Let’s Talk About Ethereum Transaction Transparency

In this post I present why I believe that the current decentralized app interaction process for your normal, everyday user introduces a tremendous amount of security risk for those users, and I propose a solution called TAP, that can be used to reduce the risk. TAP aims to:

  • Make Ethereum transactions transparent for users.
  • Be community driven, with potential economic incentives for users to participate.
  • Run completely decentralized, eliminating any reliance on a central party.

You can think of TAP as a decentralized Norton AntiVirus for the Ethereum blockchain, that adds a lot more information about what’s happening when users execute Ethereum transactions.

Transaction transparency is increased with TAP.

DApp Interaction Process Today
The Ethereum community is anxiously looking forward to the launch of many of the upcoming DApps and the decentralized economic opportunities they will bring. As long as people understand the smart contracts running behind the DApp, they get all the benefits of decentralization without the risks of trusting a central third party. However it is big leap to assume that the average consumer using a DApp, actually understands the smart contract, and even if they do, it is a big leap to assume that they have gone through all the steps to connect the action they are taking in the interface of a particular DApp, to the smart contract code that they believe will be invoked. To see this weakness in action, let’s take a look a DApp that we recently developed, AuctionHouse, and analyze what the problem is with consumer interaction.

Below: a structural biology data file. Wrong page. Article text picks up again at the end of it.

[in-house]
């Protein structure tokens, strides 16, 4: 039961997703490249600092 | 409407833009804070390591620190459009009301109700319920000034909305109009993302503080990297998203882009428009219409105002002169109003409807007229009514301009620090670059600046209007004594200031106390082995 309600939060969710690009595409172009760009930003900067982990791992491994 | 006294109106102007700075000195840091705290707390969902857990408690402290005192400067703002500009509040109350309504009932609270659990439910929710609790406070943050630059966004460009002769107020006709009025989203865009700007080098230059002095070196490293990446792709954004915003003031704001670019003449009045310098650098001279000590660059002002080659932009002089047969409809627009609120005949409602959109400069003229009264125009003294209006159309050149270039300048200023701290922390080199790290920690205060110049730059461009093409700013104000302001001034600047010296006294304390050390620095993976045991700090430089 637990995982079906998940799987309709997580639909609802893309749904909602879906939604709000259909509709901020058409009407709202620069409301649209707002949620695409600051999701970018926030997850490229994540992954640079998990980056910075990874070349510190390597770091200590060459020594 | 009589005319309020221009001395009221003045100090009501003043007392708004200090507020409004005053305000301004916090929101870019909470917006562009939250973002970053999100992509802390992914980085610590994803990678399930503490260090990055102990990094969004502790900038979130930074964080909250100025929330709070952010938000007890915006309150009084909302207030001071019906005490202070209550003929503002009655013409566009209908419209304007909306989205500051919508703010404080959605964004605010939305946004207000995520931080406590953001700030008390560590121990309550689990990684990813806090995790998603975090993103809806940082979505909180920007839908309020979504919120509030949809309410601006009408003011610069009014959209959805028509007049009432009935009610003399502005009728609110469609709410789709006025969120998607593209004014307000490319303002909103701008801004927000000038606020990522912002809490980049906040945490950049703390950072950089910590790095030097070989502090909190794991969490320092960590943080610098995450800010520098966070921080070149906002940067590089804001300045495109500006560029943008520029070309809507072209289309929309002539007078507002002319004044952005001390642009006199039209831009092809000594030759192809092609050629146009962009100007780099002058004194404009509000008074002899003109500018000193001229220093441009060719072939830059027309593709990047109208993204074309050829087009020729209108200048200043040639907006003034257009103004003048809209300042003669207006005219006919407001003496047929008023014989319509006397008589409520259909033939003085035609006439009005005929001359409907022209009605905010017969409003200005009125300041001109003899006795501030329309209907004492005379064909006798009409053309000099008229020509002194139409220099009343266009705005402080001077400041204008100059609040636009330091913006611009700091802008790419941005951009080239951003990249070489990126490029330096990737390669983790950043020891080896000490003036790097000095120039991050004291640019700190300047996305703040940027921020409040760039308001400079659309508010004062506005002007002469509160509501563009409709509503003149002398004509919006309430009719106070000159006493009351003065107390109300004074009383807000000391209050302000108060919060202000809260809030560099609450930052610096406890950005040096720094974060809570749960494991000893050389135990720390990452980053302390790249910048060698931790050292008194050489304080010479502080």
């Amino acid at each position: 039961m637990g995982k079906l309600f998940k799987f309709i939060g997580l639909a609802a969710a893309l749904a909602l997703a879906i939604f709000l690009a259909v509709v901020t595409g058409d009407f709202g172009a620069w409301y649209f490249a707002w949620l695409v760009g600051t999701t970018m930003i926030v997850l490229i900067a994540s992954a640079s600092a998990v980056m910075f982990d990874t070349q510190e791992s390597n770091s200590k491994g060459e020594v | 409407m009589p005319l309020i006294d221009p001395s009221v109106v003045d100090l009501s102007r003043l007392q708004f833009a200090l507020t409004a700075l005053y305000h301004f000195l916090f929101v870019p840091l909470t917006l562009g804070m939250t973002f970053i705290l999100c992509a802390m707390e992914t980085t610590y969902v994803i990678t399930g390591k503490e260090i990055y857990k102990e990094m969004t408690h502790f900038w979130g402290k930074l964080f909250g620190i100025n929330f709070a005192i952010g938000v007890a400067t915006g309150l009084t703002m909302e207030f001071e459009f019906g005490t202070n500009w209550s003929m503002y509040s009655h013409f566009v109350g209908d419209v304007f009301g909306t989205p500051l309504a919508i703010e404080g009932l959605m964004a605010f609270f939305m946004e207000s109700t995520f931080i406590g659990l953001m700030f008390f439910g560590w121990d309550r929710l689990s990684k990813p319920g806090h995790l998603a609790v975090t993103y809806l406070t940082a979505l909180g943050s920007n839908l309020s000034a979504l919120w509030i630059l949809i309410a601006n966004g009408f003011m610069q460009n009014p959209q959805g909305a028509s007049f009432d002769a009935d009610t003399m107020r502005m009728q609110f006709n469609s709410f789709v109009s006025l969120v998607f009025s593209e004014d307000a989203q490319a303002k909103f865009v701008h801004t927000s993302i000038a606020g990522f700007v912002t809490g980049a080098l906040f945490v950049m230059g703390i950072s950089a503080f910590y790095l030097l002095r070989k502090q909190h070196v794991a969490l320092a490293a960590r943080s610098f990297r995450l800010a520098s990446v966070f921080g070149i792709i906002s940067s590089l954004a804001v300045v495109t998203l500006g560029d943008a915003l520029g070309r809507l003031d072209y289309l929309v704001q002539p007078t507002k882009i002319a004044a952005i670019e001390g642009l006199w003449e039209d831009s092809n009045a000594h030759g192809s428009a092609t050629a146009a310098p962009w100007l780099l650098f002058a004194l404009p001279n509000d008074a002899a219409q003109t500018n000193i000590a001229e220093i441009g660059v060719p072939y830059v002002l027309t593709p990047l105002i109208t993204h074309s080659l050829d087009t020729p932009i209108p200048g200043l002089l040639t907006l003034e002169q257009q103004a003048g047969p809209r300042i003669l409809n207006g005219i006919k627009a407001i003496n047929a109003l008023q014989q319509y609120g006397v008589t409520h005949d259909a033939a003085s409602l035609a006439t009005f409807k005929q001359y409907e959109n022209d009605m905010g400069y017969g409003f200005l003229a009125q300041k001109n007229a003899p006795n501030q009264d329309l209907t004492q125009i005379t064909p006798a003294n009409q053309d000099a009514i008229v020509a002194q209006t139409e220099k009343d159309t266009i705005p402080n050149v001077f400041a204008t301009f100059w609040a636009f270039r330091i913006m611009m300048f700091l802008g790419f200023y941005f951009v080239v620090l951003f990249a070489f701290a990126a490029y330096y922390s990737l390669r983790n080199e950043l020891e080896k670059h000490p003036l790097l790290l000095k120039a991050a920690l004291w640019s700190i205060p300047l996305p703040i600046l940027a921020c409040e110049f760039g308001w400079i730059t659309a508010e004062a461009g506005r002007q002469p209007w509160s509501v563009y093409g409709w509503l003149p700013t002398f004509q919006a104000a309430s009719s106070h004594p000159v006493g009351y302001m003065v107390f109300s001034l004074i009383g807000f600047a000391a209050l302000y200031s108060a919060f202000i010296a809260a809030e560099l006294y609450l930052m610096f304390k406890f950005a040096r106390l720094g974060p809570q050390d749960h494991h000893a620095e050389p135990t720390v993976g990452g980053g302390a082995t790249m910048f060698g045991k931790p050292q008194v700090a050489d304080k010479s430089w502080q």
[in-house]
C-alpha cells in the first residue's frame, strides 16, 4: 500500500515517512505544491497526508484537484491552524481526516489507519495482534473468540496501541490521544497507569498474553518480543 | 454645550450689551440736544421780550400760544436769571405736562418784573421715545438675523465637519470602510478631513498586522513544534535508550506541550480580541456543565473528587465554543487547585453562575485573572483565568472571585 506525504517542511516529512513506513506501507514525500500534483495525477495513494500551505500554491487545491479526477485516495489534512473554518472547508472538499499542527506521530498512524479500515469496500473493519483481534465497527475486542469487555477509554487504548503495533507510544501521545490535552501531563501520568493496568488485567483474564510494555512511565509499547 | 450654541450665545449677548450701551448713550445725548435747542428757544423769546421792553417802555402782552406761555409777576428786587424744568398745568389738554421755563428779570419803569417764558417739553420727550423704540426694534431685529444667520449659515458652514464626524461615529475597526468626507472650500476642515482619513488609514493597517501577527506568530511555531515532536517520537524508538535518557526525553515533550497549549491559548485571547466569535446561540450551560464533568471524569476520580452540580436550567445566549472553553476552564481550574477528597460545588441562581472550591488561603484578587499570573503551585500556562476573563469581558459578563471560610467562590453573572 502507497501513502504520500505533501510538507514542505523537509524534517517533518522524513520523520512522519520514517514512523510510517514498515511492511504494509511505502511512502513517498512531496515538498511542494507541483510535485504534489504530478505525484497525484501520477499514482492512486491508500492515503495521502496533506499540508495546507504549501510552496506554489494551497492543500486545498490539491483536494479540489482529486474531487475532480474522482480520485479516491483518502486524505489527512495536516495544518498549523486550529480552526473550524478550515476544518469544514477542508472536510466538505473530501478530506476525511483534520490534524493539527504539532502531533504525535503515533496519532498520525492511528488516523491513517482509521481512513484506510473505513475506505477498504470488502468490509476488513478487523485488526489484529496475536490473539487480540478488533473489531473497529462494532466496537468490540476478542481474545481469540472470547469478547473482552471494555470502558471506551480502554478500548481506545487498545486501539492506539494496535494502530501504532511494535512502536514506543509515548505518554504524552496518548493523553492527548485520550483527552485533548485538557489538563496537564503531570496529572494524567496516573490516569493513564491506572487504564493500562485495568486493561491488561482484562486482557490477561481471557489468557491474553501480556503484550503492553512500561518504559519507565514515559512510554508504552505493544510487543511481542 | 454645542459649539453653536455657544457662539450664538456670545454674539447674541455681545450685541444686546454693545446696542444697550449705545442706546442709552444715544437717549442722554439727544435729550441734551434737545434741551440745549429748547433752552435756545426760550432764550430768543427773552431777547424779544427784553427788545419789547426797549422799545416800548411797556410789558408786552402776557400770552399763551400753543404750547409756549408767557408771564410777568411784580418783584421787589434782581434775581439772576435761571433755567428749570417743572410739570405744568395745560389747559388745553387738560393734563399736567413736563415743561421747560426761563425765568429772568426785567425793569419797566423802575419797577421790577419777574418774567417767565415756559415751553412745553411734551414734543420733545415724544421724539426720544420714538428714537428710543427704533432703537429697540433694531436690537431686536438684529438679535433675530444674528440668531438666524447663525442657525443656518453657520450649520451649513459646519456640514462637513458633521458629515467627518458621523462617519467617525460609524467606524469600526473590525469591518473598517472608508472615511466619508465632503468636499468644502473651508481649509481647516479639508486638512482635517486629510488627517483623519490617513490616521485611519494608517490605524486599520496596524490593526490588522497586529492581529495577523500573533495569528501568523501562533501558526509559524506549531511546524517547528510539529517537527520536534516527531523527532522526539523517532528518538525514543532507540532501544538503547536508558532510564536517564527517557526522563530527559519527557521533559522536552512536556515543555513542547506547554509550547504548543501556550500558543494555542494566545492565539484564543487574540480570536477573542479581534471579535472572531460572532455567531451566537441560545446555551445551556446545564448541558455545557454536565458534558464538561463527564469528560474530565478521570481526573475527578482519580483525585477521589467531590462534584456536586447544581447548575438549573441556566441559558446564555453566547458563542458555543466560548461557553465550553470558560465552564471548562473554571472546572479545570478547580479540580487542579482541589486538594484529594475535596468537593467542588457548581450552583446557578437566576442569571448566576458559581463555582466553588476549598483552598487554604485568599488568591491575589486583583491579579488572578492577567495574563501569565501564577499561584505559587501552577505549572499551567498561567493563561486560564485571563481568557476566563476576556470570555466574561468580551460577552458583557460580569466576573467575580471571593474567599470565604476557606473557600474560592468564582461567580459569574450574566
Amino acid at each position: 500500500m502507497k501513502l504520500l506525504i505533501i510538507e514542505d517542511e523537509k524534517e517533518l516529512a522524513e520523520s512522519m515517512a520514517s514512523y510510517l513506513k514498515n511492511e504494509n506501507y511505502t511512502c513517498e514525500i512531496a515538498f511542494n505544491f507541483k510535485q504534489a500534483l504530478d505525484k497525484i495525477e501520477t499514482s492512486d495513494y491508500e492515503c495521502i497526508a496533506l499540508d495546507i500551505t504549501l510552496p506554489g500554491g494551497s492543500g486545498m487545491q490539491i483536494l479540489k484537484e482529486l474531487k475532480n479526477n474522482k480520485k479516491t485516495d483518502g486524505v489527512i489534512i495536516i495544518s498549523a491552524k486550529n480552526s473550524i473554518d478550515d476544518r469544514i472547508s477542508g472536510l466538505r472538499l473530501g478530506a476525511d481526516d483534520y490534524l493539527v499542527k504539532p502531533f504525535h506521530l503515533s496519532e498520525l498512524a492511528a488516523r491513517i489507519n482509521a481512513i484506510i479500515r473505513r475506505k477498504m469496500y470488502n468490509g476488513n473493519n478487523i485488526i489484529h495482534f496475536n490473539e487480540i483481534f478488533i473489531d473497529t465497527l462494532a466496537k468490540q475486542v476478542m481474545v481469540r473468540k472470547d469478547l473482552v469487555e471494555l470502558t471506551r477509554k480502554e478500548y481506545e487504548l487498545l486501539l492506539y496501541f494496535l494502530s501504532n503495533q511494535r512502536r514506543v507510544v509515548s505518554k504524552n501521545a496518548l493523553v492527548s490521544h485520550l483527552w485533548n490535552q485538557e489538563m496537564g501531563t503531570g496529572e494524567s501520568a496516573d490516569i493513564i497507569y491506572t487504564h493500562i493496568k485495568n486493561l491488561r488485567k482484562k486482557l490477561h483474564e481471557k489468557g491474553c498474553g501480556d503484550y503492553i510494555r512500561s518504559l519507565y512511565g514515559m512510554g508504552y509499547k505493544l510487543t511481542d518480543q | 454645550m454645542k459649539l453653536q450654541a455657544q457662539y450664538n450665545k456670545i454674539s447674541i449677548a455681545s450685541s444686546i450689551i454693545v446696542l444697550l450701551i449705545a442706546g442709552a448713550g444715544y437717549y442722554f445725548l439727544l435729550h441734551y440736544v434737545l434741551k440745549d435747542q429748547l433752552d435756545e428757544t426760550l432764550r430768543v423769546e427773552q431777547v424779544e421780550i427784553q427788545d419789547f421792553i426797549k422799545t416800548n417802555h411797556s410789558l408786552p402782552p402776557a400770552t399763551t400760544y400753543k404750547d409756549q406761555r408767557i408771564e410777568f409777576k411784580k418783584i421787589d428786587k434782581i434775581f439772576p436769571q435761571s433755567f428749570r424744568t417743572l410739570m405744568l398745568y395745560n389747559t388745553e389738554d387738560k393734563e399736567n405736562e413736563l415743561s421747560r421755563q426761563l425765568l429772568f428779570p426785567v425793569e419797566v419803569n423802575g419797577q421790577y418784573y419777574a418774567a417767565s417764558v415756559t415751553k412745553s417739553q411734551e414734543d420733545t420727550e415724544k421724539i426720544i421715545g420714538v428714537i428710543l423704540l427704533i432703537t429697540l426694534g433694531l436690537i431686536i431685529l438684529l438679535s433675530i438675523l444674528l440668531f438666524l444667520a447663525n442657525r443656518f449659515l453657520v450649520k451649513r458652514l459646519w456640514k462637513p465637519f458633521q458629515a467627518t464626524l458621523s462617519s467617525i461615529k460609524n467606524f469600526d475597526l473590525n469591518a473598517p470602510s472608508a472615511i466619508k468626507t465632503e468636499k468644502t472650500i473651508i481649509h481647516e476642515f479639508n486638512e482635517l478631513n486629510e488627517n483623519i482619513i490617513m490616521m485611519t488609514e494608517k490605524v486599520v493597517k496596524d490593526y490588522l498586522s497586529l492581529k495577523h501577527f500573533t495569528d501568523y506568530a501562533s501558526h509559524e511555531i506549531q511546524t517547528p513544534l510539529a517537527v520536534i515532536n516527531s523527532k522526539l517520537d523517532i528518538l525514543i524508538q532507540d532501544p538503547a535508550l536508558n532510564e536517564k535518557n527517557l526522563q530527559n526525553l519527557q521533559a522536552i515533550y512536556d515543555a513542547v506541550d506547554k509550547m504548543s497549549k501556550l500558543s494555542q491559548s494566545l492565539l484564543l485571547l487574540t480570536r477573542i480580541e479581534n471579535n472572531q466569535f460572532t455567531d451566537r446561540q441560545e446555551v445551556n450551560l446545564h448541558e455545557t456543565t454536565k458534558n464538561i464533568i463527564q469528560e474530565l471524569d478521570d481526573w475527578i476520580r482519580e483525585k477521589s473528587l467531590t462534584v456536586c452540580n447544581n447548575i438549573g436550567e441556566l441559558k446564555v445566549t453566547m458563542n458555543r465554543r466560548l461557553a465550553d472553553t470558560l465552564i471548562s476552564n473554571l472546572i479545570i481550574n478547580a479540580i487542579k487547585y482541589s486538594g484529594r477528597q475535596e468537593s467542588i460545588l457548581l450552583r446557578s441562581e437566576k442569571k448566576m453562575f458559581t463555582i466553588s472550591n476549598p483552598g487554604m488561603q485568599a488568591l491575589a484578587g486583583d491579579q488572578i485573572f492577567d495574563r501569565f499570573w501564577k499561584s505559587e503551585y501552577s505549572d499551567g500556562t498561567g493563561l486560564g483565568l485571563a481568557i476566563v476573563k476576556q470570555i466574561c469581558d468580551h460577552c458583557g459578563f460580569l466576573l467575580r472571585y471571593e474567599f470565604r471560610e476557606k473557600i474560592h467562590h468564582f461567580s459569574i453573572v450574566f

AuctionHouse is an application for auctioning and bidding on assets on the blockchain. Users can take the actions you’d normally take on eBay, like list an item for sale, place a bid, and end an auction. Here’s what it looks like to place a bid in the AuctionHouse web interface.

Placing a bid on AuctionHouse

Each interaction that writes data to the blockchain, requires that the user signs the transaction with their Ethereum private key, so when a user hits that “Place Bid” button, they have to confirm their transaction. In many cases they’ll do this using a wallet/signer like Metamask, uPort, Mist, Parity Signer, or other options. Here’s what the experience looks like if they use Metamask.